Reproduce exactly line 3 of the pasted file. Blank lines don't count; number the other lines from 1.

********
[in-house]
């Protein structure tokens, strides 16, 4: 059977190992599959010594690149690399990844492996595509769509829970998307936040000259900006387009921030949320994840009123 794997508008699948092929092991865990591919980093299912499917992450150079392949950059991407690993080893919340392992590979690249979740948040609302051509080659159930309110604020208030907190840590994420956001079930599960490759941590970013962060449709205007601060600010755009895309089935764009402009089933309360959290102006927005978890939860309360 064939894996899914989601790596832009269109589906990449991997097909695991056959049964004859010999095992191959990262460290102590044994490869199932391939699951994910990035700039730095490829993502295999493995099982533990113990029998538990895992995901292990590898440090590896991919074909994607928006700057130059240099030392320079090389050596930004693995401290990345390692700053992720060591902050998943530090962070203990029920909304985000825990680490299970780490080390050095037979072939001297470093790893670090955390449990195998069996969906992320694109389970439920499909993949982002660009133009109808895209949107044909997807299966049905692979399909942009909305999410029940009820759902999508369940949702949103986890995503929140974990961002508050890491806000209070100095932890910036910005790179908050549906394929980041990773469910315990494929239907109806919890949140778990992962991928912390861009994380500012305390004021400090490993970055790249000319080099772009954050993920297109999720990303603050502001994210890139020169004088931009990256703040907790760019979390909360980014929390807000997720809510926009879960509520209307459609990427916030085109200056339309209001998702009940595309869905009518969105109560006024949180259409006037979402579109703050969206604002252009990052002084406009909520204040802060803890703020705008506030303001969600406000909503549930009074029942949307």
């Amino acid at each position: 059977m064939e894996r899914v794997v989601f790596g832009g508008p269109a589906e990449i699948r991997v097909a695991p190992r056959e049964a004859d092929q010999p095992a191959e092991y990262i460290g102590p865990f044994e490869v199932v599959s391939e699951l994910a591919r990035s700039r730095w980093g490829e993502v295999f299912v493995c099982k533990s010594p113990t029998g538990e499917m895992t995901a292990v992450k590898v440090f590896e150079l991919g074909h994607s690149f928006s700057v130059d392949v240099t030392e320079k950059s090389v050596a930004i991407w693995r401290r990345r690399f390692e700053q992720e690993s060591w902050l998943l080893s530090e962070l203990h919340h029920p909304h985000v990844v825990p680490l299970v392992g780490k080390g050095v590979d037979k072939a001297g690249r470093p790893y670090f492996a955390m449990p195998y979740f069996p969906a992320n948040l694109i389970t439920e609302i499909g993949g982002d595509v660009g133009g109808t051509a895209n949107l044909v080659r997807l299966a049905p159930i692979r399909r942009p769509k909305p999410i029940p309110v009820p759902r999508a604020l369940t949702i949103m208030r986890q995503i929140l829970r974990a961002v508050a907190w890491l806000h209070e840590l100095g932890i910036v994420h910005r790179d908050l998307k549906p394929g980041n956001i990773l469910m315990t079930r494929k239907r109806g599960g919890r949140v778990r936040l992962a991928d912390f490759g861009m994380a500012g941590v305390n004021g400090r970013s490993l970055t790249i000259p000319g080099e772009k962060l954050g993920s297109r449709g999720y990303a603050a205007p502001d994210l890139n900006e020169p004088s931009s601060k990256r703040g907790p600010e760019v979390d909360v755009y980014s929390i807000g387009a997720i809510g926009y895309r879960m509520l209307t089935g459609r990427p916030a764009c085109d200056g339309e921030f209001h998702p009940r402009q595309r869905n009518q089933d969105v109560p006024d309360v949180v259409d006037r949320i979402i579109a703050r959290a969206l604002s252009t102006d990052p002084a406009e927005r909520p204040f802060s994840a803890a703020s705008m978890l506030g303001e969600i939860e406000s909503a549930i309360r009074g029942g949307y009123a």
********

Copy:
């Amino acid at each position: 059977m064939e894996r899914v794997v989601f790596g832009g508008p269109a589906e990449i699948r991997v097909a695991p190992r056959e049964a004859d092929q010999p095992a191959e092991y990262i460290g102590p865990f044994e490869v199932v599959s391939e699951l994910a591919r990035s700039r730095w980093g490829e993502v295999f299912v493995c099982k533990s010594p113990t029998g538990e499917m895992t995901a292990v992450k590898v440090f590896e150079l991919g074909h994607s690149f928006s700057v130059d392949v240099t030392e320079k950059s090389v050596a930004i991407w693995r401290r990345r690399f390692e700053q992720e690993s060591w902050l998943l080893s530090e962070l203990h919340h029920p909304h985000v990844v825990p680490l299970v392992g780490k080390g050095v590979d037979k072939a001297g690249r470093p790893y670090f492996a955390m449990p195998y979740f069996p969906a992320n948040l694109i389970t439920e609302i499909g993949g982002d595509v660009g133009g109808t051509a895209n949107l044909v080659r997807l299966a049905p159930i692979r399909r942009p769509k909305p999410i029940p309110v009820p759902r999508a604020l369940t949702i949103m208030r986890q995503i929140l829970r974990a961002v508050a907190w890491l806000h209070e840590l100095g932890i910036v994420h910005r790179d908050l998307k549906p394929g980041n956001i990773l469910m315990t079930r494929k239907r109806g599960g919890r949140v778990r936040l992962a991928d912390f490759g861009m994380a500012g941590v305390n004021g400090r970013s490993l970055t790249i000259p000319g080099e772009k962060l954050g993920s297109r449709g999720y990303a603050a205007p502001d994210l890139n900006e020169p004088s931009s601060k990256r703040g907790p600010e760019v979390d909360v755009y980014s929390i807000g387009a997720i809510g926009y895309r879960m509520l209307t089935g459609r990427p916030a764009c085109d200056g339309e921030f209001h998702p009940r402009q595309r869905n009518q089933d969105v109560p006024d309360v949180v259409d006037r949320i979402i579109a703050r959290a969206l604002s252009t102006d990052p002084a406009e927005r909520p204040f802060s994840a803890a703020s705008m978890l506030g303001e969600i939860e406000s909503a549930i309360r009074g029942g949307y009123a």